Despite warnings, local agriculture experts and dairymen don't believe milk prices will hit $6 to $7 at the grocery store next year if a new farm bill doesn't pass.
Some experts have told a number of media outlets recently that if the lame duck Congress fails to pass a new farm bill or extend the old one, a 1949 law would take effect in January that would almost double the price of milk for consumers.
Those skyrocketing prices wouldn't be good for dairy farmers. While it might give them a short-term boost to profits, they fear that consumers would cut back on dairy or opt for imported dairy products, according to Weld County dairymen.
It could also force food-makers to search for alternatives to dairy, like soy.
But Colorado State University dairy specialist Bill Wailes said he doesn't expect the 1949 rule to have any impact, regardless of Congressional action.
Referring to a recent article in the Daily Dairy Report, Wailes explained that government price-support programs are voluntary, and are only used by a certain percentage of the industry.
Even when dairy-product prices drop, manufacturers are hesitant to sell product into government support programs -- due the costs of USDA packaging requirements, risk of USDA graders rejecting product and delayed payments -- and instead unload surplus product at lower-than-support prices to clear the market. Even with an increase in government-support prices, experts believe most manufacturers wouldn't use the program.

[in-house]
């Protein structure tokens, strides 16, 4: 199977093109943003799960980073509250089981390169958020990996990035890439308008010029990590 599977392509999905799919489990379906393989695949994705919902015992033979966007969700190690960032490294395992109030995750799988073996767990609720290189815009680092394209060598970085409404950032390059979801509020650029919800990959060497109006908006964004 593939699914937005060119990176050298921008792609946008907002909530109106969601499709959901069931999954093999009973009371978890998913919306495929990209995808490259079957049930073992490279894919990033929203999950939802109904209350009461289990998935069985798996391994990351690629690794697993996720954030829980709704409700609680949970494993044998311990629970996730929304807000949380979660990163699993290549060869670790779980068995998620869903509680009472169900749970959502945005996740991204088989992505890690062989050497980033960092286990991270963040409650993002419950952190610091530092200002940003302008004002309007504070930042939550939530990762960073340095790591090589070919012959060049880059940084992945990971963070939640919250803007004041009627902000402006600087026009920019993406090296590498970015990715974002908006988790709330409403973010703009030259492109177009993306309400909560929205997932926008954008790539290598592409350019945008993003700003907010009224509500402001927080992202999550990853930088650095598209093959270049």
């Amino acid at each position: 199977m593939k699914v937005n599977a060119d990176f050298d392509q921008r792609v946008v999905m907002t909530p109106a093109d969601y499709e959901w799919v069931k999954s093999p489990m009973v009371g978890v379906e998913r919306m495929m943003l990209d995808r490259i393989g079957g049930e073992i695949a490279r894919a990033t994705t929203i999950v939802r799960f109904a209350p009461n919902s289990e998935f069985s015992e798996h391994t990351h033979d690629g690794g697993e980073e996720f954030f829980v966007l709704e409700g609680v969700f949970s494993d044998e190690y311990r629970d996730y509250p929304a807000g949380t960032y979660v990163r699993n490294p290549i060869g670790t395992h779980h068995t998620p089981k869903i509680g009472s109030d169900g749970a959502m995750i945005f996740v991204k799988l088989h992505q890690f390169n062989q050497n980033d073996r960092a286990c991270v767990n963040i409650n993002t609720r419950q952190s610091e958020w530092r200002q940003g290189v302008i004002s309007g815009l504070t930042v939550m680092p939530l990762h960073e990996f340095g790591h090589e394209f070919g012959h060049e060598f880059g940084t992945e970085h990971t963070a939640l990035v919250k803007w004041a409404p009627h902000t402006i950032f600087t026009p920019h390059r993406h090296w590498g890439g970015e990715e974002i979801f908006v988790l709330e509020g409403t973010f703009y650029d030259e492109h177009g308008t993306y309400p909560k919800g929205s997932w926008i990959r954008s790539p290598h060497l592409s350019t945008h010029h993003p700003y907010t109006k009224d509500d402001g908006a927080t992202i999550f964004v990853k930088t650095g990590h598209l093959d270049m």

Furthermore, Wailes said Secretary of Agriculture Tom Vilsack has the authority to step in and do what's needed to maintain an "orderly" market if a new farm bill isn't passed.
Agriculture economists with the Livestock Marketing Information Center in Denver, officials with Leprino Foods, which has a cheese-processing facility in Greeley, and local dairy producers also aren't too concerned that the 1949 law will be put in place.
"I just don't see it happening," said Terry Dye, a Weld County dairyman.
The federal government agrees to buy milk and other products if the price gets too low.
The most recent farm bill has a formula that means the government steps in if the price of milk were to drop by roughly half from its current national average of about $3.65 a gallon.
However, that bill expired Sept. 30, and Congress has been unable to agree on a new one.
The law states that if a new bill isn't passed or the current one extended, the formula for calculating the price the government pays for dairy products reverts back to a 1949 statute on Jan. 1. If the old mechanism were applied to current market conditions, the government price could be double the current rate, industry officials say.
Farmers would sell their dairy products to the government instead of the private market and store prices would surge, they say, and then prices might collapse as the government eventually sold its dairy stockpiles.
The problem is serious enough that industry officials are considering fallback options.
The likeliest would have Congress passing an extension of current farm law, which would provide a temporary fix.
"You just have to think they'll find someway of preventing that from happening," said Gege Ellzey, an Eaton-area dairy farmer.
Distributed by MCT Information Services
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